Since we care about individuals more than teams for this exercise, once we get the Win Shares spreadsheet adjusted for 19th Century purposes, I’ll be computing adjusted NA Win Shares based on the second set of standings (adjusted to 162 game seasons of course), so we account for unbalanced schedules. It’s especially important, with the short, haphazard schedules, to remove this bias.
One other note on the 1871 NA. Rockford’s manager/catcher Scott Hastings played with New Orleans over the previous winter to earn some extra $$. On April 16, New Orleans played Chicago in an exhibition game (this was before the first NA season opener).
Here are the results (the actual standings only include games actually played, no forfeits):
*see posts 6, 8 and 10 for explanation of Troy and Fort Wayne’s records
You can see that Philly and Chicago both played pretty tough schedules (their adjPCT is .026 higher than actual) while Boston didn’t. In reality, Chicago probably would have won the pennant if it wasn’t for The Fire (see discussion). Boston would have won if it weren’t for an injury that cost George Wright half the season.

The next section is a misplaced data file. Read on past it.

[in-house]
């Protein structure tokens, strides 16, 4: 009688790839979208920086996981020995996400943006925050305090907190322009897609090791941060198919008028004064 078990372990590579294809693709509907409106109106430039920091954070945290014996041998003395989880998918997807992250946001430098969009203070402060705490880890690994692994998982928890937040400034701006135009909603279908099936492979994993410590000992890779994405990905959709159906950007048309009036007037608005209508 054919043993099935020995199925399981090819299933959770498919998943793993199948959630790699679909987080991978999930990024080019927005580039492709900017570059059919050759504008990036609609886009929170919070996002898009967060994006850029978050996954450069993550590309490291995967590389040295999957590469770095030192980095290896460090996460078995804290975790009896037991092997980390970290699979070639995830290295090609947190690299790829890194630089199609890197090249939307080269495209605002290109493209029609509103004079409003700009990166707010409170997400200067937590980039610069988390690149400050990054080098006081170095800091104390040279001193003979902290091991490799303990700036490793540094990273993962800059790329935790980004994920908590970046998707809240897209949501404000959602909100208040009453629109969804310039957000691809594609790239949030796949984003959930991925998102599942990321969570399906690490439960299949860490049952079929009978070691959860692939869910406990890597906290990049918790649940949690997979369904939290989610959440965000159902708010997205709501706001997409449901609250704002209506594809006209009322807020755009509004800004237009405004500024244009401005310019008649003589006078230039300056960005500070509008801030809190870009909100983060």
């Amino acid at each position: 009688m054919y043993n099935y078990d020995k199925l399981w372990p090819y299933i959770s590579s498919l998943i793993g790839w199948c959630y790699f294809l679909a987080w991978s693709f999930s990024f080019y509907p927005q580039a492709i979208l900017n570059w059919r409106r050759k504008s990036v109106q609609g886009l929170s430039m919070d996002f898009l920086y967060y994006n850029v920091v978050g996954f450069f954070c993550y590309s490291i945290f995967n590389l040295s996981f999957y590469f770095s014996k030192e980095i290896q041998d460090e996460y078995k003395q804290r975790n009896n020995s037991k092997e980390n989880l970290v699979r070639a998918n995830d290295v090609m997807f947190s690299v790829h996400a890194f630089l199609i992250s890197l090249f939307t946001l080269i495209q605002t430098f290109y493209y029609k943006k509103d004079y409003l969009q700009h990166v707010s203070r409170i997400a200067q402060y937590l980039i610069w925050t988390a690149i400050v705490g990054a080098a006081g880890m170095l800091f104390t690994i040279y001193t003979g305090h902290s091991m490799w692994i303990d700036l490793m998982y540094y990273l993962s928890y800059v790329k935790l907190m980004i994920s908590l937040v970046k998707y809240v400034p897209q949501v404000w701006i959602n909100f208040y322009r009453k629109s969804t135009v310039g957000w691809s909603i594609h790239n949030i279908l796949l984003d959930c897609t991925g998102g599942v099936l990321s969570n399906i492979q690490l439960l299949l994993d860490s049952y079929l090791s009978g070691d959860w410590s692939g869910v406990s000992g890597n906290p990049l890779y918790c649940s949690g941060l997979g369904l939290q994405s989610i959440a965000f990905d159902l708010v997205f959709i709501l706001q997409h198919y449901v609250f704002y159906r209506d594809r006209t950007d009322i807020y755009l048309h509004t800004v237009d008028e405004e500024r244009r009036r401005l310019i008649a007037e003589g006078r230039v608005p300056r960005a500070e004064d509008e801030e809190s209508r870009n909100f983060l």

There’s more, including a Silver Slugger team in the discussion portion.
The Philadelphia Athletics, managed by pitcher Dick McBride won the ‘pennant’ with a 21-7 record, defeating the Chicago White Stockings (19-9) and Boston Red Stockings (20-10) by 2 games.
The Chicago Fire destroyed the team’s stadium October 8. They finished the season on the road and lost their final 3 games and the pennant (although they truly fell into a tie, the Rockford forfeits counted in the official standings). The clincher came on October 30, the last day of the season, when they lost 4-1 to Philly in Brooklyn.
Ft. Wayne folded in late August, which is why they only played 19 games. In the official standings (but not counted on baseball-reference), their last 9 opponents were given wins, fortunately for the pennant race Philly, Chicago and Boston each received 1 win.